The regional governors of the African Development Bank (www.afdb.org) have unanimously backed a bank proposal to increase the general capital. According to a communiqué issued at the end of the 12 February meeting: a “200% increase would allow the Bank to serve client countries and entities within them.”
The bank’s sixth capital increase had initially been scheduled for 2012, but had been brought forward after the bank stepped up its lending programmes to counter the effects of the financial crisis. This included establishing flexible and fast-disbursing facilities such as the US$1.5 billion Emergency Liquidity Facility and US$1 bln Trade Finance Lines of Credit.
The bank stresses that its capital situation remains strong but the capital raising, in the shape of paid-in capital ratio of 6% and payments spread out over an 8-year period starting in 2011, would maintain the Bank’s prudential ratios within their limits until 2018, provided “the impact of the financial crisis on the Bank’s operations subsides at the end of 2010”.
On 2 February the bank announced that it had successfully launched and priced a three-year US$ 1 bln global bond issue, its first for 2010. The bank has a borrowing programme of about US$ 5.5 bln for this year. The proceeds will help finance the growing portfolio of AfDB projects in Africa.
In line with the Bank’s top-notch AAA credit rating, the issue was priced at “mid-swaps less 2 bps”*. The issue was oversubscribed with the order book reaching about US$ 1.4 bln and the bank’s Treasurer, Pierre Van Peteghem says the oversubscription demonstrates the strong confidence the markets have in the African Development Bank and its development mandate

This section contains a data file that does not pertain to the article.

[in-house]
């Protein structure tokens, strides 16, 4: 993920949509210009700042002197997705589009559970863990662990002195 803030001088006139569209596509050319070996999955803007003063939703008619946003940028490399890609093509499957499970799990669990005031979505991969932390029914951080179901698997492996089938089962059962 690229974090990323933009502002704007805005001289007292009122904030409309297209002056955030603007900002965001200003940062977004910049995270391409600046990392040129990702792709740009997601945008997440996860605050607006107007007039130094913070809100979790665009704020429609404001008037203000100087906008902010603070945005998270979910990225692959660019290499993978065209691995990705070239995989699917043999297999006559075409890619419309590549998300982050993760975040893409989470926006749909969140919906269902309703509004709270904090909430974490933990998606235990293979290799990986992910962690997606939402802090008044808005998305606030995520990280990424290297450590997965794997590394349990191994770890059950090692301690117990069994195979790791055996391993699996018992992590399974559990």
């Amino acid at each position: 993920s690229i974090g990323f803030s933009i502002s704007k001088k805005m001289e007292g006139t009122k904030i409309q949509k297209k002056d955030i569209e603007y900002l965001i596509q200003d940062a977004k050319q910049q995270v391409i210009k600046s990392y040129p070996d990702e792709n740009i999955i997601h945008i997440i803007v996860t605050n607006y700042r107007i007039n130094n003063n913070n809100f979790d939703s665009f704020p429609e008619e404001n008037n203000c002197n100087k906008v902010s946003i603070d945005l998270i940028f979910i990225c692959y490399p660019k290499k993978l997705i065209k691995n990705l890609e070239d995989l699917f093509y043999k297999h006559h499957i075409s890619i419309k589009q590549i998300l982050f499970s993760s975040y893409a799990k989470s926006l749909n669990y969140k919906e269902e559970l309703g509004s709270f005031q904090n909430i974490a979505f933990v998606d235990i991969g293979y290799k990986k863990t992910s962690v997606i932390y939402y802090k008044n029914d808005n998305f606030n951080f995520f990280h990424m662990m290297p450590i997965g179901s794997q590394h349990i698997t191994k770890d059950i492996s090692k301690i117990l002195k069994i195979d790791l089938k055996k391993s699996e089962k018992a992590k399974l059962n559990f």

He ssays: “We have started our funding programme very positively this year and, since the issue was a resounding success, we are very pleased. The tight pricing achieved by AfDB, with a broad distribution both by geography and investor type, clearly demonstrates the high value that international investors place on our credit”.
All main investor types were represented. Central banks and other official institutions accounted for 68% of the issue, 17% went to fund managers, and 15% to banks. Some 39% went to the Americas, 48% to Asia, and 13% to Europe, Middle East and Africa region.
Hassatou N’Sele, Manager of Capital Markets and Financial operations indicated that “The success of this deal is a reflection of the well executed benchmarks we have brought into the market, and the intensive investor works we have embarked upon. We have seen very strong demand from central banks all over the word and attracted investors that had never participated in an AfDB benchmark before.” This bank held a first Dealer Event in London on 20 January and attended by approximately 50 representatives from more than 20 banks. Its purpose was to raise the Bank’s profile on the markets, and to inform the investment banking community of its funding strategy and strengthen relationship with their capital market teams.
The latest issue was lead managed by Daiwa Capital Markets, Deutsche Bank, Goldman Sachs International and UBS Investment Bank. The co-lead managers were BNP Paribas, Credit Suisse, HSBC, Mizuho and Standard Chartered, reflected the Bank’s increased borrowing activities on the capital markets.
The bank did four similar transactions in 2009.
The governors’ backing for a general capital increase was also based on ensuring that resources were available to deal with global warming, which has the potential to significantly affect Africa’s development prospects. African leaders had proposed that 50%of world funds for global warming should go to Africa, to be administered by AfDB through a board of trustees.
* To be honest, I have no idea what this means. If any readers have enlightening opinions, you are welcome to add it. The best that I can find on the Internet is that it relates to currency swap rates, but what that would mean in the AfDB context I am not sure.